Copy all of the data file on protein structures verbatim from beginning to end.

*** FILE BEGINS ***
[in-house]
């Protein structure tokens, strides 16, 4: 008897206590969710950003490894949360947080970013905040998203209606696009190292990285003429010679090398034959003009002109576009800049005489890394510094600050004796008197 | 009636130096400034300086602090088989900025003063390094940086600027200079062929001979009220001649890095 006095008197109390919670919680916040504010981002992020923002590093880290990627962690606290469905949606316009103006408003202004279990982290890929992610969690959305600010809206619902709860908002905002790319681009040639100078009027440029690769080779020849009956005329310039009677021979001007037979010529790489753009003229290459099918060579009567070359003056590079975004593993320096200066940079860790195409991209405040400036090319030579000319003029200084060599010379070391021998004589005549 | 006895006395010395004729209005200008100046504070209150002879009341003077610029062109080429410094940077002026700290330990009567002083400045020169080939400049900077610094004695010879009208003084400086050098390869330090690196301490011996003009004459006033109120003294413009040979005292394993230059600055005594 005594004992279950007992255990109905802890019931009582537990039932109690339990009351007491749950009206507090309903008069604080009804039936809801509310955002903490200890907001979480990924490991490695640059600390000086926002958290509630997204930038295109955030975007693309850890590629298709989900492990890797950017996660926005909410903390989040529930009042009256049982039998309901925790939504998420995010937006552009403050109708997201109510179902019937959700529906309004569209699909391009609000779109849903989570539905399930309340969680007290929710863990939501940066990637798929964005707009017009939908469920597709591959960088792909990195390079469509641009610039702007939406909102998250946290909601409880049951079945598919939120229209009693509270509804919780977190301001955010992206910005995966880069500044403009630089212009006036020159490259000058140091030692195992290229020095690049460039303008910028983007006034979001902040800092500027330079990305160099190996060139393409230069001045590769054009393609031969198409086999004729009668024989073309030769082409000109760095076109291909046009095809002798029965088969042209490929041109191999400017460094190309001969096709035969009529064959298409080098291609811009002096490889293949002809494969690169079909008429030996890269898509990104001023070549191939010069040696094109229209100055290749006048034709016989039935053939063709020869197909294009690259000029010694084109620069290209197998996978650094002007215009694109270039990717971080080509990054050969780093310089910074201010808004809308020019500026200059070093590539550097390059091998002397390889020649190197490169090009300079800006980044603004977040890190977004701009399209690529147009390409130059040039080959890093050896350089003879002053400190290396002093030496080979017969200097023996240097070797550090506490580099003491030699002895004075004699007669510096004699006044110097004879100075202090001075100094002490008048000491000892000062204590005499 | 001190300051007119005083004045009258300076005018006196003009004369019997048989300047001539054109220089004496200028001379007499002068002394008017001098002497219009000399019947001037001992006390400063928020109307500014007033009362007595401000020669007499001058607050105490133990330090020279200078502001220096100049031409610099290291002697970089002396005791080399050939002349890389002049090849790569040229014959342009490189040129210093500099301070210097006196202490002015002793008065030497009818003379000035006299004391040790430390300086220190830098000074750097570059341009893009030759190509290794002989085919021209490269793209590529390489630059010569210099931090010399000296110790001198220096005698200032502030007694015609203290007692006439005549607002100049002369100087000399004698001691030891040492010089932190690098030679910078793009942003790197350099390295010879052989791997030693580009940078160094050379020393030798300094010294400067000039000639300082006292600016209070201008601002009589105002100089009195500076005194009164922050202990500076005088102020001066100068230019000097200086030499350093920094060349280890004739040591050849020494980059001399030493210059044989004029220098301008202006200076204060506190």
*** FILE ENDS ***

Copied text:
[in-house]
């Protein structure tokens, strides 16, 4: 008897206590969710950003490894949360947080970013905040998203209606696009190292990285003429010679090398034959003009002109576009800049005489890394510094600050004796008197 | 009636130096400034300086602090088989900025003063390094940086600027200079062929001979009220001649890095 006095008197109390919670919680916040504010981002992020923002590093880290990627962690606290469905949606316009103006408003202004279990982290890929992610969690959305600010809206619902709860908002905002790319681009040639100078009027440029690769080779020849009956005329310039009677021979001007037979010529790489753009003229290459099918060579009567070359003056590079975004593993320096200066940079860790195409991209405040400036090319030579000319003029200084060599010379070391021998004589005549 | 006895006395010395004729209005200008100046504070209150002879009341003077610029062109080429410094940077002026700290330990009567002083400045020169080939400049900077610094004695010879009208003084400086050098390869330090690196301490011996003009004459006033109120003294413009040979005292394993230059600055005594 005594004992279950007992255990109905802890019931009582537990039932109690339990009351007491749950009206507090309903008069604080009804039936809801509310955002903490200890907001979480990924490991490695640059600390000086926002958290509630997204930038295109955030975007693309850890590629298709989900492990890797950017996660926005909410903390989040529930009042009256049982039998309901925790939504998420995010937006552009403050109708997201109510179902019937959700529906309004569209699909391009609000779109849903989570539905399930309340969680007290929710863990939501940066990637798929964005707009017009939908469920597709591959960088792909990195390079469509641009610039702007939406909102998250946290909601409880049951079945598919939120229209009693509270509804919780977190301001955010992206910005995966880069500044403009630089212009006036020159490259000058140091030692195992290229020095690049460039303008910028983007006034979001902040800092500027330079990305160099190996060139393409230069001045590769054009393609031969198409086999004729009668024989073309030769082409000109760095076109291909046009095809002798029965088969042209490929041109191999400017460094190309001969096709035969009529064959298409080098291609811009002096490889293949002809494969690169079909008429030996890269898509990104001023070549191939010069040696094109229209100055290749006048034709016989039935053939063709020869197909294009690259000029010694084109620069290209197998996978650094002007215009694109270039990717971080080509990054050969780093310089910074201010808004809308020019500026200059070093590539550097390059091998002397390889020649190197490169090009300079800006980044603004977040890190977004701009399209690529147009390409130059040039080959890093050896350089003879002053400190290396002093030496080979017969200097023996240097070797550090506490580099003491030699002895004075004699007669510096004699006044110097004879100075202090001075100094002490008048000491000892000062204590005499 | 001190300051007119005083004045009258300076005018006196003009004369019997048989300047001539054109220089004496200028001379007499002068002394008017001098002497219009000399019947001037001992006390400063928020109307500014007033009362007595401000020669007499001058607050105490133990330090020279200078502001220096100049031409610099290291002697970089002396005791080399050939002349890389002049090849790569040229014959342009490189040129210093500099301070210097006196202490002015002793008065030497009818003379000035006299004391040790430390300086220190830098000074750097570059341009893009030759190509290794002989085919021209490269793209590529390489630059010569210099931090010399000296110790001198220096005698200032502030007694015609203290007692006439005549607002100049002369100087000399004698001691030891040492010089932190690098030679910078793009942003790197350099390295010879052989791997030693580009940078160094050379020393030798300094010294400067000039000639300082006292600016209070201008601002009589105002100089009195500076005194009164922050202990500076005088102020001066100068230019000097200086030499350093920094060349280890004739040591050849020494980059001399030493210059044989004029220098301008202006200076204060506190």